Experts believe that a fluffy pair of warm socks can promote better circulation throughout your body while you slumber, allowing you to achieve a more restful night’s sleep. Note that we said sleep, not other things you might want to do in bed. While keeping your socks on might be a mood killer, consider slipping your bed socks back on after intimacy time is over and bedtime is upon you.
The term “sock” may come from the Latin word soccus, which referred to a loose-fitting stocking worn by comedic actors in ancient Rome. The term could also refer to a low-heeled light shoe. Over time, the term “socc” entered Old English to refer to lightweight slippers.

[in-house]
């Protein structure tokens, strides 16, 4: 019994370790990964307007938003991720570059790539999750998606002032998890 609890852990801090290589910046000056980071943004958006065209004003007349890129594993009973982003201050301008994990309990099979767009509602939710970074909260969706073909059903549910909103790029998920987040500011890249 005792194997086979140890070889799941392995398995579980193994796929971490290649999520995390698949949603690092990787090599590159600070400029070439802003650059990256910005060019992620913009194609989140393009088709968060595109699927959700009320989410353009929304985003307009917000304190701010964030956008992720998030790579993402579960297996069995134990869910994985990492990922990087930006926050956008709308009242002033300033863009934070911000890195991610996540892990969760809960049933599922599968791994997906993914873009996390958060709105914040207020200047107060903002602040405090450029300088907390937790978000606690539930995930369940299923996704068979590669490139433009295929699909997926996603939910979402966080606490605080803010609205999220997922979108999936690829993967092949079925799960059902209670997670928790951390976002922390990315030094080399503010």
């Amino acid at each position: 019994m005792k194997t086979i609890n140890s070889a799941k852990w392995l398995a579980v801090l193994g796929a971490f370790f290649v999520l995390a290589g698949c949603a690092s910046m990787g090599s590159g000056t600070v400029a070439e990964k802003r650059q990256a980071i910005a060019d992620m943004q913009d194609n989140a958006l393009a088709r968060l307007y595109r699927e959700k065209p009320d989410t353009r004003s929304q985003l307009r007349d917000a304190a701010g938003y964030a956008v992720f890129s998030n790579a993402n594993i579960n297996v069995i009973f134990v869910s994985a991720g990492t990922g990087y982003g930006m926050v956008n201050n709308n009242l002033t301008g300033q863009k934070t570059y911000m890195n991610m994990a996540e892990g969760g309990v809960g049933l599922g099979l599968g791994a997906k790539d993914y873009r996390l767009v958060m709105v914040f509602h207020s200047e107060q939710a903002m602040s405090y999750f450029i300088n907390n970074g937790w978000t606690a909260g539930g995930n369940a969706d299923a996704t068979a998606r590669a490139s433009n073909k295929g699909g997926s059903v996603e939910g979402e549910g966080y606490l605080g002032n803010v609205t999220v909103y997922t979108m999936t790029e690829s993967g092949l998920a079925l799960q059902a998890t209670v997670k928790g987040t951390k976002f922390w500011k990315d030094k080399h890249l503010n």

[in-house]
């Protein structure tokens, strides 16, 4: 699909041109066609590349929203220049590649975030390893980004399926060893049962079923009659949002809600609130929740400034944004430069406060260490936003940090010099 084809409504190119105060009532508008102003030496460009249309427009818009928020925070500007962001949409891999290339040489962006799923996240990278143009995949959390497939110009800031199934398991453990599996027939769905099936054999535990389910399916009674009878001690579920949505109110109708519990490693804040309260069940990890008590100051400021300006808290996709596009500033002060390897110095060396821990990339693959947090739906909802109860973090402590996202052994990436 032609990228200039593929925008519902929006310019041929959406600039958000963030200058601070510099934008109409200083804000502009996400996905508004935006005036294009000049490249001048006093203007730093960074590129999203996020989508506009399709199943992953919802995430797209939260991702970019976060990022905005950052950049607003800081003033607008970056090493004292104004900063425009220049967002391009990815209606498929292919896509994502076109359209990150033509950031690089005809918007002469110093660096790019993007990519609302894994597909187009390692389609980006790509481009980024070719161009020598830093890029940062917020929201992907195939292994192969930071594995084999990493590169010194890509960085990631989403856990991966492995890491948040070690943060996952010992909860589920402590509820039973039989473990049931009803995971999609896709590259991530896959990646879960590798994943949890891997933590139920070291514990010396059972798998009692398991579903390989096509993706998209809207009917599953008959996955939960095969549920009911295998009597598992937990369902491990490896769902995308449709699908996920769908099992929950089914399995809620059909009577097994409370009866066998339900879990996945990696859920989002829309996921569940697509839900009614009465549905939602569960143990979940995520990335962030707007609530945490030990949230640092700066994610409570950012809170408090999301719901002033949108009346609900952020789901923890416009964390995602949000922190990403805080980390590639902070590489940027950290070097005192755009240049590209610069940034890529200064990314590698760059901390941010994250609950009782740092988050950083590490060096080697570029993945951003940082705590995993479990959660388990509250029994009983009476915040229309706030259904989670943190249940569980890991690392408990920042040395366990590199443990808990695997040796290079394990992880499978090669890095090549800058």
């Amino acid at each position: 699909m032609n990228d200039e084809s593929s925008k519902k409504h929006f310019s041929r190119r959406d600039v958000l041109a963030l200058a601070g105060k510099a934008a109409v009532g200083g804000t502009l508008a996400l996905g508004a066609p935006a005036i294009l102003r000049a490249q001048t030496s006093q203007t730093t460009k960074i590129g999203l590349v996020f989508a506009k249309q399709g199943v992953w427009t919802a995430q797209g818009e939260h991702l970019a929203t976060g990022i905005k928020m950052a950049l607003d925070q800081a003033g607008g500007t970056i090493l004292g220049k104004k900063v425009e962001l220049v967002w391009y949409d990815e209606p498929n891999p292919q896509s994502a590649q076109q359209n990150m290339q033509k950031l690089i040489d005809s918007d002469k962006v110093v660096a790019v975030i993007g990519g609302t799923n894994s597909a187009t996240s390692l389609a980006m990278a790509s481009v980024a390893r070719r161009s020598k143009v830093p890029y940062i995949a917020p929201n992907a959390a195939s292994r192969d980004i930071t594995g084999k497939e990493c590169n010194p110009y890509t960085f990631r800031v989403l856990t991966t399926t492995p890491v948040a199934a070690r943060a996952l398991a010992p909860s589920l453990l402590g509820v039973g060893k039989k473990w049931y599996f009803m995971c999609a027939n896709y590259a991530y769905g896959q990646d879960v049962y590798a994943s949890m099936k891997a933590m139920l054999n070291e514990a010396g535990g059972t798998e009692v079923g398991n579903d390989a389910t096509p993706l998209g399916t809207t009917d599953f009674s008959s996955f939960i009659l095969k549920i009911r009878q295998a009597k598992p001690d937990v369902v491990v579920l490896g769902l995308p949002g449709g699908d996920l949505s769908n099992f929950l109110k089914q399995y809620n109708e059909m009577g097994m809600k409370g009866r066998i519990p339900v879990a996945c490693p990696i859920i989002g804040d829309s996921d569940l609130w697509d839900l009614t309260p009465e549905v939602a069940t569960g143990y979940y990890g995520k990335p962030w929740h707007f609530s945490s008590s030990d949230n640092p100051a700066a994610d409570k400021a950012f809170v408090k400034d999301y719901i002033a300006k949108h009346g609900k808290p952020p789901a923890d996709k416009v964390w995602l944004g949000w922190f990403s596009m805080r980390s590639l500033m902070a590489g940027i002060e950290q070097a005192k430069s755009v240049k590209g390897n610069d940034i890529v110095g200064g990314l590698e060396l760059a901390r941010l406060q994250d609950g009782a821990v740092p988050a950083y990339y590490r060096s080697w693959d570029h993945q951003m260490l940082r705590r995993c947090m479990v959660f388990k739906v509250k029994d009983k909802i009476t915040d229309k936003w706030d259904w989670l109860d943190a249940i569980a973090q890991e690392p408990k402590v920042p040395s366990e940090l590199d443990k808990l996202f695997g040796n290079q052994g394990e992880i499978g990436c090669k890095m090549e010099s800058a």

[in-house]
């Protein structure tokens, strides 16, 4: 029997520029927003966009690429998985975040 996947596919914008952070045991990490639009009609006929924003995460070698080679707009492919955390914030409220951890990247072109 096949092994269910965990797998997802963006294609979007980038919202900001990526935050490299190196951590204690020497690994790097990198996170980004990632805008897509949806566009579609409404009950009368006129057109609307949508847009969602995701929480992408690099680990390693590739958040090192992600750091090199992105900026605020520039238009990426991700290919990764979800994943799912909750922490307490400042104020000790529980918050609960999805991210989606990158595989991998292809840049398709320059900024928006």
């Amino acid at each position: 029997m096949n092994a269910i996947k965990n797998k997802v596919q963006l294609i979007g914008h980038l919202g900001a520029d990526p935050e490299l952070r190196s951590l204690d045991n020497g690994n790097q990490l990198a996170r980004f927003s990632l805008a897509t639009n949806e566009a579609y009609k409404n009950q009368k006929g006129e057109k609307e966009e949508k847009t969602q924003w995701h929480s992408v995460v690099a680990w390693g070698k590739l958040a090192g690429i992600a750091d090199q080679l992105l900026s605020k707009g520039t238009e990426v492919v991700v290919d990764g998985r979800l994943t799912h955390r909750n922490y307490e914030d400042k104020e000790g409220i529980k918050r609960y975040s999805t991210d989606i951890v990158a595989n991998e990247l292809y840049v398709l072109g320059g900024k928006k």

The word might also derive from “sykkos,” a Greek word referring to a thin shoe worn under the sandals, like a sock would be worn under a shoe. Both Greek and Latin evolved from Proto Indo-European, a lost language that linguists believe gave rise to the languages spoken by 43% of today’s human beings. So there could be an even older version of the word “sock” we will never know about.
Without historical records to inform them, anthropologists attempt to piece together the lifestyles and habits of prehistoric humans from preserved evidence. While it’s hard to be sure, anthropologists suspect they know enough about our ancient ancestors to deduce that cave-dwelling humans probably wore socks.
Cavemen and cavewomen would have killed animals, skinned them, and wrapped those skins around their feet, securing them in place by tying them at the ankles. They probably did so to keep their feet warm during cold seasons.